Economy

Jobless Claims Raise Questions About Recovery

  • Playlist
  • Download
  • Embed
    <iframe src="http://www.npr.org/player/embed/129306380/129306356" width="100%" height="290" frameborder="0" scrolling="no" title="NPR embedded audio player">
  • Transcript

A new jobless claims report shows employers just aren't hiring. Why? The answer appears to be that consumers just aren't spending, and that means a slowdown in manufacturing and retail hiring. Daniel Meckstroth, chief economist of the Manufacturers Alliance, said Thursday: "Consumers are not spending as much. They are saving more and repaying debt, which is good for the long run but not the near term."

ROBERT SIEGEL, host:

Here in the U.S., the Labor Department says half a million people filed new claims for unemployment benefits last week. That is the most since December. The surprisingly bad news sent stock prices down and raised new questions about the strength of the economic recovery.

NPR's Jim Zarroli reports.

JIM ZARROLI: For much of this year, the job market was showing signs of recovery, growing at a slow but steady pace. But this summer, the air has seemed to go out of the market, and the number of first-time unemployment claims has unexpectedly been climbing for three weeks. Today, the Labor Department said it hit the half-million mark.

Scott Anderson is senior economist at Wells Fargo Securities.

Mr. SCOTT ANDERSON (Senior Economist, Wells Fargo Securities): Well it's, you know, it's disappointing at this stage of economic recovery that we're seeing claims rise. The labor market is clearly not yet where it needs to be for a sustainable jobs recovery.

ZARROLI: Anderson says the numbers may have been affected somewhat by the fact that so many temporary census workers have been laid off in recent weeks, but there's no disputing that economic growth is weakening.

Mr. ANDERSON: At best, we're looking at a soft patch in the economy and perhaps, at worst, the beginning of an economic downturn.

ZARROLI: Whatever is happening, more and more people are joining the ranks of the unemployed. There are people like Fred White(ph) who showed up at a New York state jobs center in Harlem today to file a claim. White lost his job at a nonprofit AIDS service center in July. He says he could get work as a handyman, but at 62, he needs something with benefits.

Mr. FRED WHITE: I don't want to do anything off the books because I need to earn something at my age now, and working off the books, you're not going to earn anything for future retirement.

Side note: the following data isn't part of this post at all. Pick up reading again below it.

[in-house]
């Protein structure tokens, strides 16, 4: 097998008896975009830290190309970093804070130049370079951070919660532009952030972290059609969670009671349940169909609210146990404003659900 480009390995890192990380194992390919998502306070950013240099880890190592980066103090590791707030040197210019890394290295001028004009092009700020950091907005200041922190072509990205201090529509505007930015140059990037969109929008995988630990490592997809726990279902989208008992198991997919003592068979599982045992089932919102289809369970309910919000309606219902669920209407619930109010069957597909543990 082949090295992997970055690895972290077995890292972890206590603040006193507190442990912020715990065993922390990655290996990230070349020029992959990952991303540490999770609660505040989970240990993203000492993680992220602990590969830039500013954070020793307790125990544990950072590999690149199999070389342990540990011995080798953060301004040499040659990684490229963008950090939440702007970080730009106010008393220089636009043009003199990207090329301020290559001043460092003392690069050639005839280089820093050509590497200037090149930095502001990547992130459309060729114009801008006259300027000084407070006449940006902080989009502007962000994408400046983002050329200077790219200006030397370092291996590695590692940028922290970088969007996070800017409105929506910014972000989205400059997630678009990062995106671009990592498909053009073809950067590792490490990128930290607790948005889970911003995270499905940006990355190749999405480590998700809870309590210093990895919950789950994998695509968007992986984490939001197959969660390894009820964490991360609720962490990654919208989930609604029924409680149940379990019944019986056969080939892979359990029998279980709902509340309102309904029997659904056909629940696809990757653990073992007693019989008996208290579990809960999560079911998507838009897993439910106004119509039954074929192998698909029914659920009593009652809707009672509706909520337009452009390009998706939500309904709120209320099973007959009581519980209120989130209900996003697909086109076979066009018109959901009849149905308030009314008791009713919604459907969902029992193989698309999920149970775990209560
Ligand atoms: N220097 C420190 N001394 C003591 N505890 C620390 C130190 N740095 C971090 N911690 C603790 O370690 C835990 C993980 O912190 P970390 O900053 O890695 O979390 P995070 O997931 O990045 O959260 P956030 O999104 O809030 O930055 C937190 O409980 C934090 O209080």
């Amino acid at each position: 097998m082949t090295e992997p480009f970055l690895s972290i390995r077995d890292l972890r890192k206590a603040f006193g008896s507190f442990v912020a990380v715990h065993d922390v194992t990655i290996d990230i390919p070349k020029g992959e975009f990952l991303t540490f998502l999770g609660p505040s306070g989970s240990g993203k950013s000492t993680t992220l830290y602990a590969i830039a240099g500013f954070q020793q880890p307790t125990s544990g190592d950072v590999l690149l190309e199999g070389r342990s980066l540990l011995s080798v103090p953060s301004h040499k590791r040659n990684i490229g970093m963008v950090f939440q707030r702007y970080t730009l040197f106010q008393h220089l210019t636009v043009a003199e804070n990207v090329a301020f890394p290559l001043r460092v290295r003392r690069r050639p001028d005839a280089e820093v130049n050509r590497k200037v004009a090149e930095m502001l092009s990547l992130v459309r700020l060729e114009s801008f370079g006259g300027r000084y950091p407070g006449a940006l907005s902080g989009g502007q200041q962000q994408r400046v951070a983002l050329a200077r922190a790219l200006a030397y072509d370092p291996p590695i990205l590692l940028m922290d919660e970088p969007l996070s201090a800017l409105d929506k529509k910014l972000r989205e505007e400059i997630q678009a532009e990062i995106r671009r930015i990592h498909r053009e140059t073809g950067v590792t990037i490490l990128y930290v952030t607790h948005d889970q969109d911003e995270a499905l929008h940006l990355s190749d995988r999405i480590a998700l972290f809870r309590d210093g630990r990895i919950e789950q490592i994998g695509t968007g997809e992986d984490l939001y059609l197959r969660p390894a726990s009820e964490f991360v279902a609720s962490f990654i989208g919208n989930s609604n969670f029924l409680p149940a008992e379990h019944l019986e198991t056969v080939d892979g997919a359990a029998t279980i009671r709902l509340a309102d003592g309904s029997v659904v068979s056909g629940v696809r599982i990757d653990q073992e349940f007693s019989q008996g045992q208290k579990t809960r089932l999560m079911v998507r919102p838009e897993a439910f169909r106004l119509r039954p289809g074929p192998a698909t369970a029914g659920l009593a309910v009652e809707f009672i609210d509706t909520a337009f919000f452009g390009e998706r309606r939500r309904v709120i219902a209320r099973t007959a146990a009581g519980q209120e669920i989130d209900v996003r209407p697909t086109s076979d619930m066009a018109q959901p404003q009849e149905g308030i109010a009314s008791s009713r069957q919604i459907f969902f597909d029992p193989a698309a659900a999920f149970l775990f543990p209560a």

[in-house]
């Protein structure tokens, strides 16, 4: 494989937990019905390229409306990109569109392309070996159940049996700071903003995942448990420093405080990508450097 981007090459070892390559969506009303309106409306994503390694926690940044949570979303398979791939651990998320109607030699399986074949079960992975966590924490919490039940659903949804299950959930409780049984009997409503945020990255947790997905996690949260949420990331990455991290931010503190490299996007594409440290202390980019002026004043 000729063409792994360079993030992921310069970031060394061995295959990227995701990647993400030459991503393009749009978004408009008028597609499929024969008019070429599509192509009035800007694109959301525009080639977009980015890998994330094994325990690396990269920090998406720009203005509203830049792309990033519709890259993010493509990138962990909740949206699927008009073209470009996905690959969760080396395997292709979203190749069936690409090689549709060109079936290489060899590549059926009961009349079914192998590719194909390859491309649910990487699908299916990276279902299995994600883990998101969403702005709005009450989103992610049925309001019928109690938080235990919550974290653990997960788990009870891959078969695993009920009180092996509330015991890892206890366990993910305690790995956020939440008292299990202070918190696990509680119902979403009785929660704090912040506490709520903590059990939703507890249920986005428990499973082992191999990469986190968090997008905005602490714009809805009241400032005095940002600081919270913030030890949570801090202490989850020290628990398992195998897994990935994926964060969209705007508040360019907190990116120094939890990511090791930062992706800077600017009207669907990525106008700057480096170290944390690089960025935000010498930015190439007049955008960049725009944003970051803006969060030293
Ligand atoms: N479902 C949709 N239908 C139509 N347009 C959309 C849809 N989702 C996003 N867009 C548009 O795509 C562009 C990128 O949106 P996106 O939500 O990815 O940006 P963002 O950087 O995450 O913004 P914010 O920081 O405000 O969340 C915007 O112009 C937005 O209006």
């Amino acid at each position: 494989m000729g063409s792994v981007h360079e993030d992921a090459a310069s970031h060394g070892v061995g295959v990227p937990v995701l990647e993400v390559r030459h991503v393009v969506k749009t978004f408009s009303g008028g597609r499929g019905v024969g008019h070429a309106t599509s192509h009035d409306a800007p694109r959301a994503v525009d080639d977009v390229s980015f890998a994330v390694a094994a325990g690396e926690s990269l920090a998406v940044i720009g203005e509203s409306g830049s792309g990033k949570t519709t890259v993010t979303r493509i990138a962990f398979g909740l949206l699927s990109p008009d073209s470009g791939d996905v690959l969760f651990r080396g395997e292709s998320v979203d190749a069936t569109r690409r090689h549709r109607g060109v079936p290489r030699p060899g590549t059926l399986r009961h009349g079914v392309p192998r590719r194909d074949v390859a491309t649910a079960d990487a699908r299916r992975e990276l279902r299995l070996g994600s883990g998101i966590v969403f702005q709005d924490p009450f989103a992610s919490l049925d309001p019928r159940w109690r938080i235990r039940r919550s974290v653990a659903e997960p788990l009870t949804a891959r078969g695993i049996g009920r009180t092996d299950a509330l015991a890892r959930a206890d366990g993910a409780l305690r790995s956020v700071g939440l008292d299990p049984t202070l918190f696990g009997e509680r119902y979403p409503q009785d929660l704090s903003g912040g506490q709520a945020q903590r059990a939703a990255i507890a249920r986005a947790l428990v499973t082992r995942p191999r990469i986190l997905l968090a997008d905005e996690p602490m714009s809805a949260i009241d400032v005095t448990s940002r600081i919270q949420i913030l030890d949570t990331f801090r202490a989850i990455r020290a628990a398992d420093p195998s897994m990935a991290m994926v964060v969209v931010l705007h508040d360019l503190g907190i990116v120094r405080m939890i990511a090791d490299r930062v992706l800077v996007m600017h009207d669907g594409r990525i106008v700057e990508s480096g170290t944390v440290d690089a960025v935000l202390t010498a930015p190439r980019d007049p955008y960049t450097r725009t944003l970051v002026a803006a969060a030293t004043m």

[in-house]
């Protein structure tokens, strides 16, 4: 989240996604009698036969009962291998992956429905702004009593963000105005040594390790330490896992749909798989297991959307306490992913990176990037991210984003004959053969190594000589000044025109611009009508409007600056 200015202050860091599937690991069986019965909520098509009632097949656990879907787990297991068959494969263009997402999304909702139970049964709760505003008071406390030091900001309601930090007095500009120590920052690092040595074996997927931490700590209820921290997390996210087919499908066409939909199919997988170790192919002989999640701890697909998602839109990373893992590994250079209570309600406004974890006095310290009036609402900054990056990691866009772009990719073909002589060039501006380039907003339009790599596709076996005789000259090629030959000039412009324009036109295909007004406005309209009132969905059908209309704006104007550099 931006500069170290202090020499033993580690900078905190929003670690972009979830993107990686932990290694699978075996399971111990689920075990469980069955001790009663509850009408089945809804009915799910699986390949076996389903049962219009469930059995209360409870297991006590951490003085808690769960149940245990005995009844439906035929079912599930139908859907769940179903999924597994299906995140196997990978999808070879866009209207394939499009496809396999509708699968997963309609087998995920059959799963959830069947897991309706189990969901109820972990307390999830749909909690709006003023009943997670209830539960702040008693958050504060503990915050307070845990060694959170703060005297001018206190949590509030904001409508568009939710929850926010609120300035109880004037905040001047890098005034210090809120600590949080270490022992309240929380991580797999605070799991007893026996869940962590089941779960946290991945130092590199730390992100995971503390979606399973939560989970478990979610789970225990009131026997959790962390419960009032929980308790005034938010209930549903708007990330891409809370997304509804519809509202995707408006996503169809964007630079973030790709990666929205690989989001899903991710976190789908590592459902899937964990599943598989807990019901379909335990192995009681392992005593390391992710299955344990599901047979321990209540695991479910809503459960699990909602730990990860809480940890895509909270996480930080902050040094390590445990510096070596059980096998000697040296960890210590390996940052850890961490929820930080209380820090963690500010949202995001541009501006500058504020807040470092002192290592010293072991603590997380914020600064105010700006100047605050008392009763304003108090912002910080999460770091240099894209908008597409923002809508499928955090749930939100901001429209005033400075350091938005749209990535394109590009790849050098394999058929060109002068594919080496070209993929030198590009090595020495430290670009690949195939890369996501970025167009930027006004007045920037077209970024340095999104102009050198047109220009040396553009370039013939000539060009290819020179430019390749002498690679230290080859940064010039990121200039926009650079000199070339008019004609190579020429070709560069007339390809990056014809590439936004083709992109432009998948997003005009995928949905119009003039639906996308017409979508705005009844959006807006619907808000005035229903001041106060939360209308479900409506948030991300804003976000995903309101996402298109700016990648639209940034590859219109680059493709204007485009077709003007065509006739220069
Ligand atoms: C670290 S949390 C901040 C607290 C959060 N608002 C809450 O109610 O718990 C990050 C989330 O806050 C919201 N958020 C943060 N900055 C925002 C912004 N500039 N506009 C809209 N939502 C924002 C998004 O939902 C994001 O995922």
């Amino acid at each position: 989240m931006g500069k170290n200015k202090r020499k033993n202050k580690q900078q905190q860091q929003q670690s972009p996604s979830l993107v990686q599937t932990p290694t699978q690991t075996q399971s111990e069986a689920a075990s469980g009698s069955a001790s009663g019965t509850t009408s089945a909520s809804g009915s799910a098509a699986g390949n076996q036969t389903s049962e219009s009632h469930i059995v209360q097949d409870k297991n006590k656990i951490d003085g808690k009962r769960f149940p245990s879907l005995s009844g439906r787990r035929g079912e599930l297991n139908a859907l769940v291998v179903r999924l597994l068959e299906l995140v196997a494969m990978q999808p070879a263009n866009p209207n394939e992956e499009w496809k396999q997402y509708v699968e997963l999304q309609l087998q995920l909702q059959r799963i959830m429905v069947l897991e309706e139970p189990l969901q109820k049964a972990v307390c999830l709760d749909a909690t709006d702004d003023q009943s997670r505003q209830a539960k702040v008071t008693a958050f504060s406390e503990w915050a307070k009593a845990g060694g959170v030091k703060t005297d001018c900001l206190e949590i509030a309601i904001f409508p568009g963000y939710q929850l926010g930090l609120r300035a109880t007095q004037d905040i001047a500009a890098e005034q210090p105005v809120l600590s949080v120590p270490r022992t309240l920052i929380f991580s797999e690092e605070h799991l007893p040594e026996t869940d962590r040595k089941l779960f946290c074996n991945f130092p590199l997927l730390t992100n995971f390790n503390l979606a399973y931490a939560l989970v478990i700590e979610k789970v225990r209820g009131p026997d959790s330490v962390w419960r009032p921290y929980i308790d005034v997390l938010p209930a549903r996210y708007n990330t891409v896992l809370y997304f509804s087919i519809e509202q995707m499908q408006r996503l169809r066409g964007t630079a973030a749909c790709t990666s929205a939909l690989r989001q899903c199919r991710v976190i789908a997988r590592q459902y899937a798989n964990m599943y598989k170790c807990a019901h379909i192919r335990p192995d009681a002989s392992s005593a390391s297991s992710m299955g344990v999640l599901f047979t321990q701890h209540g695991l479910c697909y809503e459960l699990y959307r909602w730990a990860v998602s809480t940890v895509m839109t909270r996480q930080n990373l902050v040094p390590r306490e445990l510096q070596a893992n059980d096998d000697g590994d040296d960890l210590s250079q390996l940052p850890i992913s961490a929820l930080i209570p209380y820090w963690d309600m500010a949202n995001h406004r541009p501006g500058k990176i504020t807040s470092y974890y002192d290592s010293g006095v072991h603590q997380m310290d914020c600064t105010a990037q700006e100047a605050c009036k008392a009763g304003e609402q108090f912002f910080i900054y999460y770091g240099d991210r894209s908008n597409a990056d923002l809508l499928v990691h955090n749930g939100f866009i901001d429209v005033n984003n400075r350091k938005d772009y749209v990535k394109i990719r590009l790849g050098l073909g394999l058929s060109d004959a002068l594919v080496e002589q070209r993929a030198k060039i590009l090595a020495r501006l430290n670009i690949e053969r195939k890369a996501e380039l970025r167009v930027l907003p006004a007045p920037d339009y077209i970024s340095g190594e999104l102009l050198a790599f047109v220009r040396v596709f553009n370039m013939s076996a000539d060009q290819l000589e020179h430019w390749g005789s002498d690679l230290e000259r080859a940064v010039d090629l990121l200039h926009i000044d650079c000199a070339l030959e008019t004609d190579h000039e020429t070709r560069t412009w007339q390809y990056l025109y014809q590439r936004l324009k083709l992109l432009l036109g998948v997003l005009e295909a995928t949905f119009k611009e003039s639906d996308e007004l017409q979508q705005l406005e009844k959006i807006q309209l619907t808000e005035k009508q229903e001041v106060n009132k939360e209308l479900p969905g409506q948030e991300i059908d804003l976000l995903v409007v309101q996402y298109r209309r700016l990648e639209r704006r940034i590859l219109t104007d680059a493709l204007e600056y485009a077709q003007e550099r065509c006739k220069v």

ZARROLI: But there are many more people looking for work than there are jobs.

James Dixon(ph) lost his job as a security guard at a mental health facility in the Bronx two weeks ago, and he says the job market right now is dismal.

Mr. JAMES DIXON: Six years ago when I first, you know, got my training certificates and whatnot, you know, the job market was much more open. I had a variety of offers, but during the time I've been on this - I've been going around, you know, I mean, like, ex-police officers and people with, like, 10 years experience applying for the same position. It's really, really scary.

ZARROLI: Today's week claims numbers were followed by a second piece of disappointing data. A survey by the Philadelphia Federal Reserve indicated that manufacturing activity shrank this month in the Mid Atlantic region. The numbers caused stock prices, which have been on something of a rollercoaster ride lately, to fall again. And the yield on the two-year Treasury bill fell to a new low - a sign that investors expect the economy to slow.

The news comes at a bad time for Democrats who are locked in a tough re-election campaign, and President Obama used today's report to lobby for the passage of legislation that would aid small businesses.

President BARACK OBAMA: They need help. And if we want this economy to create more jobs, more quickly, we need to help them.

ZARROLI: The bill would create a $30 billion fund to help community banks finance small businesses. It would also give them tax breaks. But the president says Senate Republicans have refused to let the bill come up for a vote. The bill would be, at best, a partial solution to the unemployment problem, but as the job market shrinks, Democrats are under growing pressure to try to reverse the slide.

Jim Zarroli, NPR News, New York.

Copyright © 2010 NPR. All rights reserved. Visit our website terms of use and permissions pages at www.npr.org for further information.

NPR transcripts are created on a rush deadline by a contractor for NPR, and accuracy and availability may vary. This text may not be in its final form and may be updated or revised in the future. Please be aware that the authoritative record of NPR’s programming is the audio.

Comments

 

Please keep your community civil. All comments must follow the NPR.org Community rules and terms of use, and will be moderated prior to posting. NPR reserves the right to use the comments we receive, in whole or in part, and to use the commenter's name and location, in any medium. See also the Terms of Use, Privacy Policy and Community FAQ.

NPR thanks our sponsors

Become an NPR sponsor

Support comes from